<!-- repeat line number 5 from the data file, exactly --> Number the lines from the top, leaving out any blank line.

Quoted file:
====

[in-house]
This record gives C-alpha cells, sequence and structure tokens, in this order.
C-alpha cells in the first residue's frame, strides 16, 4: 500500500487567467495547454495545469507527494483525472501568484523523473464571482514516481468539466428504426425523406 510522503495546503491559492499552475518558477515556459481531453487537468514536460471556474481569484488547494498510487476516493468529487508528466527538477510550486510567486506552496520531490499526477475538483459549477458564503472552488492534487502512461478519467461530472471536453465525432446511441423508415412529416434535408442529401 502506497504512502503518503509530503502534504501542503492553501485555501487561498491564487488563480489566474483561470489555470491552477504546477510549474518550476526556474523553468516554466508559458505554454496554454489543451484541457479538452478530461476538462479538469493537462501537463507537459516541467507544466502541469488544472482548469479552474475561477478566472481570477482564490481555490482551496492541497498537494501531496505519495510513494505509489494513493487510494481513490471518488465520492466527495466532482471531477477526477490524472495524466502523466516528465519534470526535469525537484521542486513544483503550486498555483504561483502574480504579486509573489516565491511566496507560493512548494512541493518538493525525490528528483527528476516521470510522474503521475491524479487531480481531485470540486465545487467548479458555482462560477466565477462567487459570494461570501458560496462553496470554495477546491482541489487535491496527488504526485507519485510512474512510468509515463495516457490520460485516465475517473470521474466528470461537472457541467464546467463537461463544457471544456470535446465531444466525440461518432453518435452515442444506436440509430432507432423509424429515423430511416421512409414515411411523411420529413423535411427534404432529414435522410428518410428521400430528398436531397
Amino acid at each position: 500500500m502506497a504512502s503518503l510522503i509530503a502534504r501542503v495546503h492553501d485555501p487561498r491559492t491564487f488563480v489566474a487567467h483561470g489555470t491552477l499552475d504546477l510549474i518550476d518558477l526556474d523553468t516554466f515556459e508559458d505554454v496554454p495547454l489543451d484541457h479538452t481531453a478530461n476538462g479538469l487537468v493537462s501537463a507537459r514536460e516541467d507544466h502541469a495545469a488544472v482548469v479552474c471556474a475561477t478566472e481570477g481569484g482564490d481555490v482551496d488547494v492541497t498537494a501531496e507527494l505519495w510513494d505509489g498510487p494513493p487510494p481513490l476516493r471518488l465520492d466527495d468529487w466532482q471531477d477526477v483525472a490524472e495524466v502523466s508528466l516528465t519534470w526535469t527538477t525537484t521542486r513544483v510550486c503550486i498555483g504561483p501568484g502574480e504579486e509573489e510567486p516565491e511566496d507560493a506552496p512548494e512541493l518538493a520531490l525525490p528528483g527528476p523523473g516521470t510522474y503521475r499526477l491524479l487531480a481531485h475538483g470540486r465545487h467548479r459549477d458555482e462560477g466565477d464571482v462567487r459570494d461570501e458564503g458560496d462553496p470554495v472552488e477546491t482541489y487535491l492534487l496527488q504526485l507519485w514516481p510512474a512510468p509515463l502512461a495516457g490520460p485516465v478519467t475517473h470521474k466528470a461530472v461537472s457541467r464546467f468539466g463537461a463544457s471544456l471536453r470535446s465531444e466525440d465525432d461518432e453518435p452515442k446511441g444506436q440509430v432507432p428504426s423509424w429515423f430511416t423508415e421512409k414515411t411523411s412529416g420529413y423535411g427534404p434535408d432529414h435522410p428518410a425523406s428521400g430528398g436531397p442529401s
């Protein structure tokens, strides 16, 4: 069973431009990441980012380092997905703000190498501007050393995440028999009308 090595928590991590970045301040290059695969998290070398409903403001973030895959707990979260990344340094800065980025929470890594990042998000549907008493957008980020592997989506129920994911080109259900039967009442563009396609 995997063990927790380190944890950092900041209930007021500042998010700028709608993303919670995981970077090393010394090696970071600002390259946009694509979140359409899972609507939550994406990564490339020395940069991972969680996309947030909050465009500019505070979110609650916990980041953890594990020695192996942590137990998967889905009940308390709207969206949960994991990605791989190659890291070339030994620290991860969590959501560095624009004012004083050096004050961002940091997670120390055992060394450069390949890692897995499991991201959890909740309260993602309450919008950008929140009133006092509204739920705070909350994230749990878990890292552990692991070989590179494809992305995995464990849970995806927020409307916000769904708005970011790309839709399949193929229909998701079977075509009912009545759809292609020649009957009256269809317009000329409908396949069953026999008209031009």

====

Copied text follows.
């Protein structure tokens, strides 16, 4: 069973431009990441980012380092997905703000190498501007050393995440028999009308 090595928590991590970045301040290059695969998290070398409903403001973030895959707990979260990344340094800065980025929470890594990042998000549907008493957008980020592997989506129920994911080109259900039967009442563009396609 995997063990927790380190944890950092900041209930007021500042998010700028709608993303919670995981970077090393010394090696970071600002390259946009694509979140359409899972609507939550994406990564490339020395940069991972969680996309947030909050465009500019505070979110609650916990980041953890594990020695192996942590137990998967889905009940308390709207969206949960994991990605791989190659890291070339030994620290991860969590959501560095624009004012004083050096004050961002940091997670120390055992060394450069390949890692897995499991991201959890909740309260993602309450919008950008929140009133006092509204739920705070909350994230749990878990890292552990692991070989590179494809992305995995464990849970995806927020409307916000769904708005970011790309839709399949193929229909998701079977075509009912009545759809292609020649009957009256269809317009000329409908396949069953026999008209031009």